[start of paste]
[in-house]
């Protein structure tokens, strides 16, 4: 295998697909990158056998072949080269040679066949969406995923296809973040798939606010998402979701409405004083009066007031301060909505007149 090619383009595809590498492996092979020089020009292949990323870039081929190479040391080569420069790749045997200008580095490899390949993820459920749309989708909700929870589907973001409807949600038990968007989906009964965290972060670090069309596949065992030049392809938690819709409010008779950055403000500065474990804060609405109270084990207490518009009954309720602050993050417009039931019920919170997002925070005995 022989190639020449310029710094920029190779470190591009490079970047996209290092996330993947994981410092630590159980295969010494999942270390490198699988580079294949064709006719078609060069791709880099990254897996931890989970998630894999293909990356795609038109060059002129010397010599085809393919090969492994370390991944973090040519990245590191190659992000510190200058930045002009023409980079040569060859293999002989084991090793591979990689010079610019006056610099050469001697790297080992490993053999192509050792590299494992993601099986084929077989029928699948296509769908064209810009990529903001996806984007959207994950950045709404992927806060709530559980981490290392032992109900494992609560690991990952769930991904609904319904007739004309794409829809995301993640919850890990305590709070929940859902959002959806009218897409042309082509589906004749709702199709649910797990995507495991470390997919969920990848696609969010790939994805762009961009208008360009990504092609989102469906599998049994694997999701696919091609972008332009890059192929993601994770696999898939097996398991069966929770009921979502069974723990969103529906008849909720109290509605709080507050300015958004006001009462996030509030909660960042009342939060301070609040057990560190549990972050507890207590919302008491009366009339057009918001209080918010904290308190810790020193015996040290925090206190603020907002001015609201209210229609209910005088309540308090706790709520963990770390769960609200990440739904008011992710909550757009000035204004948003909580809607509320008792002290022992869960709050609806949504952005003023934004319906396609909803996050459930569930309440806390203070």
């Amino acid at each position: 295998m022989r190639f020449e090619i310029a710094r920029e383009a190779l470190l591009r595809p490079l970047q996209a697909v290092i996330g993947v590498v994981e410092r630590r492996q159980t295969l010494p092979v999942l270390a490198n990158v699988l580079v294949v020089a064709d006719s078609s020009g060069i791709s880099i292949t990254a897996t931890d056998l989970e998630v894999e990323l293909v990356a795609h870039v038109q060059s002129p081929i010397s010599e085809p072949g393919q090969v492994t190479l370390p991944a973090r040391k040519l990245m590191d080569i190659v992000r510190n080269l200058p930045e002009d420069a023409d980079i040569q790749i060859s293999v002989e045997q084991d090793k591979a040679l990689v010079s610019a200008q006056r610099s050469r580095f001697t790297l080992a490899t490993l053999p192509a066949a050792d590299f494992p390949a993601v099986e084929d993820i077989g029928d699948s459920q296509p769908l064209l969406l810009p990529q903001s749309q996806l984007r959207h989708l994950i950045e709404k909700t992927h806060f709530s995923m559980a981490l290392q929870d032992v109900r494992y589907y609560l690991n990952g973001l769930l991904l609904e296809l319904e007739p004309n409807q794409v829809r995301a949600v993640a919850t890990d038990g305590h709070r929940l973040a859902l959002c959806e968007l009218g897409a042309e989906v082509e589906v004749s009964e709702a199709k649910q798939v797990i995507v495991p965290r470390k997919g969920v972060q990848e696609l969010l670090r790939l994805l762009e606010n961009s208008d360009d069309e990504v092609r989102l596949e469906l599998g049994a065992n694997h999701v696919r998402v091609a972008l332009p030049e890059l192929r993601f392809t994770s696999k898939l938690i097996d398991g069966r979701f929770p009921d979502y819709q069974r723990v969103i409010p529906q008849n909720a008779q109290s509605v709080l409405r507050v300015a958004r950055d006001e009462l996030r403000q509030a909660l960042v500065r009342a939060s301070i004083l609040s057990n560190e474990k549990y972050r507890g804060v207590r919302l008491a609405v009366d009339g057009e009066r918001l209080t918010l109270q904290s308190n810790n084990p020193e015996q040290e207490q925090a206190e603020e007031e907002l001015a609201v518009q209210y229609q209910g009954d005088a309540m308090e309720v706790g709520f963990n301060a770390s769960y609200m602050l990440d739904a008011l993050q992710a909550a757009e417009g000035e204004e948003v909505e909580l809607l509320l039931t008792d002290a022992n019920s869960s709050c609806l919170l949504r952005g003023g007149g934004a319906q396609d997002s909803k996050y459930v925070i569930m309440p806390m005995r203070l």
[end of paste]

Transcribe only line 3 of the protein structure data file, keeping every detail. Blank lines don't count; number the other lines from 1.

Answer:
């Amino acid at each position: 295998m022989r190639f020449e090619i310029a710094r920029e383009a190779l470190l591009r595809p490079l970047q996209a697909v290092i996330g993947v590498v994981e410092r630590r492996q159980t295969l010494p092979v999942l270390a490198n990158v699988l580079v294949v020089a064709d006719s078609s020009g060069i791709s880099i292949t990254a897996t931890d056998l989970e998630v894999e990323l293909v990356a795609h870039v038109q060059s002129p081929i010397s010599e085809p072949g393919q090969v492994t190479l370390p991944a973090r040391k040519l990245m590191d080569i190659v992000r510190n080269l200058p930045e002009d420069a023409d980079i040569q790749i060859s293999v002989e045997q084991d090793k591979a040679l990689v010079s610019a200008q006056r610099s050469r580095f001697t790297l080992a490899t490993l053999p192509a066949a050792d590299f494992p390949a993601v099986e084929d993820i077989g029928d699948s459920q296509p769908l064209l969406l810009p990529q903001s749309q996806l984007r959207h989708l994950i950045e709404k909700t992927h806060f709530s995923m559980a981490l290392q929870d032992v109900r494992y589907y609560l690991n990952g973001l769930l991904l609904e296809l319904e007739p004309n409807q794409v829809r995301a949600v993640a919850t890990d038990g305590h709070r929940l973040a859902l959002c959806e968007l009218g897409a042309e989906v082509e589906v004749s009964e709702a199709k649910q798939v797990i995507v495991p965290r470390k997919g969920v972060q990848e696609l969010l670090r790939l994805l762009e606010n961009s208008d360009d069309e990504v092609r989102l596949e469906l599998g049994a065992n694997h999701v696919r998402v091609a972008l332009p030049e890059l192929r993601f392809t994770s696999k898939l938690i097996d398991g069966r979701f929770p009921d979502y819709q069974r723990v969103i409010p529906q008849n909720a008779q109290s509605v709080l409405r507050v300015a958004r950055d006001e009462l996030r403000q509030a909660l960042v500065r009342a939060s301070i004083l609040s057990n560190e474990k549990y972050r507890g804060v207590r919302l008491a609405v009366d009339g057009e009066r918001l209080t918010l109270q904290s308190n810790n084990p020193e015996q040290e207490q925090a206190e603020e007031e907002l001015a609201v518009q209210y229609q209910g009954d005088a309540m308090e309720v706790g709520f963990n301060a770390s769960y609200m602050l990440d739904a008011l993050q992710a909550a757009e417009g000035e204004e948003v909505e909580l809607l509320l039931t008792d002290a022992n019920s869960s709050c609806l919170l949504r952005g003023g007149g934004a319906q396609d997002s909803k996050y459930v925070i569930m309440p806390m005995r203070l």